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Vyvanse vs. Adderall for ADHD Symptom Control


Today, there are several options to treat ADHD. Stimulant medications,
for example, increase levels of certain
brain chemicals (neurotransmitters) to improve concentration and focus and to
reduce hyperactive and impulsive behavior.

Lisdexamfetamine (Vyvanse)
and mixed salts amphetamine (Adderall)
are two popular stimulants used to treat ADHD. Both drugs can be effective, but
the differences in some of their features may make one of them a more appealing
choice for you.

Vyvanse vs. Adderall

Adderall has been around longer than Vyvanse. The FDA
approved Adderall in 1996, and Vyvanse has been available since 2007. Still, Vyvanse
and Adderall are both amphetamines (a type of stimulant medication), so they
work in much the same way. They stimulate the nervous system and increase the
amount of neurotransmitters such as dopamine and norepinephrine in the brain.

Learn more: ADHD and dopamine:
What’s the connection? »


Vyvanse and Adderall are both approved to treat ADHD in
people 6 years and older. In fact, they’re both included in the group of drugs
used as first-line treatments for children with ADHD to focus their attention
in the classroom and studying.

That said, Adderall and Vyvanse are both considered
controlled substances. They carry the risk of addiction if they’re taken for a
long time. However, Vyvanse is less likely to be abused than Adderall. This is
because the body needs to break it down before Vyvanse can start to work.

With amphetamines, there is also a concern about the
potential for misuse for a sense of euphoria­ — in other words, to “get high.” Unlike
other stimulants, Vyvanse can’t be injected or inhaled to get high. This may
help to make it less likely than Adderall to be misused.


The way you take these drugs and the way they’re released
into your body can lead to the significant differences between them.

Adderall comes in two forms:

Immediate-release tablet:
You take this form two or three times per day. The effects of each tablet last three
to four hours.

capsule (Adderall XR):
You take this form only once per day, and the effects last 10 to
12 hours. The capsule is filled with beads. Half of the beads work right away,
and the other half start to work later. In this way, the extended-release capsule
provides two doses in one pill.

On the other hand, Vyvanse only comes in a delayed-release
capsule that you take each morning. The form is inactive as it enters your
body. As you digest it, your body slowly converts the drug into its active
form. Once it becomes active, the effects can last up to 14 hours.


Adderall and Vyvanse are both effective in improving ADHD
symptoms. Yet it’s hard to tell whether one of these drugs works better than
the other. Few head-to-head studies have compared Adderall XR and Vyvanse.

It may come down to the fact that everyone reacts differently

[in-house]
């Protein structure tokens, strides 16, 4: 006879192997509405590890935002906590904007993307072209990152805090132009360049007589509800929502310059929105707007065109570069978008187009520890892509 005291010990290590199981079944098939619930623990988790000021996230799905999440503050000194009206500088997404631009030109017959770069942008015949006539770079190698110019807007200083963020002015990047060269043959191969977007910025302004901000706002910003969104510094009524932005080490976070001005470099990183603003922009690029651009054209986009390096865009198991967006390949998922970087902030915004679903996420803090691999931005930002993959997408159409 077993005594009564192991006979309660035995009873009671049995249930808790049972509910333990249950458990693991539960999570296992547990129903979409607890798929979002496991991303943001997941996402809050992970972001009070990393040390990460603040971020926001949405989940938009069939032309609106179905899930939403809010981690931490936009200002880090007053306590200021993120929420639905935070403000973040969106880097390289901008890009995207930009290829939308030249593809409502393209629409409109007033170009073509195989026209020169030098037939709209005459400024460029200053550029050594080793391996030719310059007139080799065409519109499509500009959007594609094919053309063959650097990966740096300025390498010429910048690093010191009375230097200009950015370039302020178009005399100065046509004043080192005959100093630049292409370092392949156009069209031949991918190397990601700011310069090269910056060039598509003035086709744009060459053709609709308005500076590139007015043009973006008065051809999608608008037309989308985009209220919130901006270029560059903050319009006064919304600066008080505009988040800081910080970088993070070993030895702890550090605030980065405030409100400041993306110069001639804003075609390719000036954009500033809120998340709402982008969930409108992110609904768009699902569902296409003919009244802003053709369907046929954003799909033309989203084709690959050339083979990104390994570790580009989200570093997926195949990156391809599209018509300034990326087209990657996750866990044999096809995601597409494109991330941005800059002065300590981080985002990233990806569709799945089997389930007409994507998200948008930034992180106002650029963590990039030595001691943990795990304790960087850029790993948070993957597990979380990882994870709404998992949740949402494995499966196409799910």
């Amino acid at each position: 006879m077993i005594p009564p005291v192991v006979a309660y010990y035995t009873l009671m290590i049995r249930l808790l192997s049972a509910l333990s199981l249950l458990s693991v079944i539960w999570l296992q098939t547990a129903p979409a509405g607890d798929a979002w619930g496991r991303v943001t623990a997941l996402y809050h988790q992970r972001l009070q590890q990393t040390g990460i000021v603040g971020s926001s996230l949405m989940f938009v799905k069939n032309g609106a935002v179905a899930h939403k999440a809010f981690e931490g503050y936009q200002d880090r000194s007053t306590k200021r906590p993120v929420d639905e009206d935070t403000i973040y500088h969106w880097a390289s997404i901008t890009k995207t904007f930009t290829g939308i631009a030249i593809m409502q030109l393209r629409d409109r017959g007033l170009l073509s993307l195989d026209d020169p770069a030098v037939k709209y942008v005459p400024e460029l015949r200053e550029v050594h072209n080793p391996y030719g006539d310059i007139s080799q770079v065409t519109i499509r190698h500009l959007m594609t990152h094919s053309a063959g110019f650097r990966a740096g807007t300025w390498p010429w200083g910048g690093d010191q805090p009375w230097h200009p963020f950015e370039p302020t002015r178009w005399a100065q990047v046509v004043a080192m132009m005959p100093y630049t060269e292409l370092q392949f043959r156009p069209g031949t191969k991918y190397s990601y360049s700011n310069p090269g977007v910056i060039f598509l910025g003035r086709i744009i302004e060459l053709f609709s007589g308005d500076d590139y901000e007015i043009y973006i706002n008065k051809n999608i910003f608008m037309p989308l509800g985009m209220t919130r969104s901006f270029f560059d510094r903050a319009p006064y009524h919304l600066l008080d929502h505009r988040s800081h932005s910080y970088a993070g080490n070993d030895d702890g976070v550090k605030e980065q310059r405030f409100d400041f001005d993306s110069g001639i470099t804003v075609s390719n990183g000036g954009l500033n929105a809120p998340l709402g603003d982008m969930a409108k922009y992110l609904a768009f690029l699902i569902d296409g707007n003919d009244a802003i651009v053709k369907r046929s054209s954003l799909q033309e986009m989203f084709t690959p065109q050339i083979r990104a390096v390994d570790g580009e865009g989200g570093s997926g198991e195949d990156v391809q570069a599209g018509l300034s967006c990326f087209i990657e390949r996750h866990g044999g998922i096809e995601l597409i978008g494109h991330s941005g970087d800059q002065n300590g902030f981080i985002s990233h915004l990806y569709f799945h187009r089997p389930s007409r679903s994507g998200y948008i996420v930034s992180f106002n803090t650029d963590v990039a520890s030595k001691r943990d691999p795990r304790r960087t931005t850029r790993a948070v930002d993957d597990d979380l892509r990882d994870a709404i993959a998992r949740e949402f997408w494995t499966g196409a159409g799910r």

to medication. Vyvanse may work well for one person, while another may respond
better to Adderall.


The brand-name versions of both drugs are similar in cost. Adderall
is also available as a generic drug, but Vyvanse is not. Generic drugs are
often much less expensive than brand-name drugs.

Many factors can affect prescription drug prices, including
insurance coverage and coupon discounts. It’s usually best to take a drug based
on how it works for you rather than what it costs, though. Changing to another drug
to save costs may require dosage changes and adjustments, which can affect
costs in the end, anyway.

Stimulant side effects

Because Adderall and Vyvanse are both stimulant drugs, they
share similar side effects. These include:

  • anxiety
  • diarrhea
  • dizziness
  • dry mouth
  • headache
  • loss of appetite
  • nausea
  • stomach pain
  • trouble sleeping
  • vomiting
  • weight loss

Less common side effects of both drugs include:

  • hallucinations
    (seeing or hearing something that isn’t really there)
  • increased heart rate
  • high
    blood pressure
  • mania
    (periods of intense excitement)
  • paranoia (a feeling as
    though someone is out to get you)
  • shortness of breath

In rare cases, both of these drugs can increase the risk for
heart problems such as high blood pressure and increased heart rate, heart attack, stroke,
and even death. Before starting Vyvanse or Adderall, get a heart checkup and tell
your doctor about any history of high blood pressure or heart problems.

Vyvanse and Adderall interactions

Considering your other medications may help you decide which
ADHD drug is right for you. Adderall and Vyvanse can both interact with certain
other medications or chemicals. A few examples include:

Acidifying agents: These
include ascorbic acid and fruit juices. These acidic ingredients might lower
the amount of drug that gets absorbed by your body.

Alkalinizing agents:
These include sodium bicarbonate, the main ingredient in baking soda. Alkalizing
agents are the opposite of acids, and they might increase the absorption of either

For more information about substances that interact with
these drugs, visit the Healthline pages for Vyvanse
and Adderall.

Making a choice

Vyvanse and Adderall have both been shown to be effective
for treating ADHD. The biggest differences between the two drugs are in the
forms, how often you take them, and especially their potential for misuse.

Work with your pediatrician, primary care doctor, or
psychiatrist to choose the medicine that will work best for you or your child.
Picking the right ADHD drug is sometimes a matter of trial and error. If the
first drug you choose doesn’t work or comes with too many negative side
effects, you can talk to your doctor about trying a different medication.

Posted by: Dr.Health

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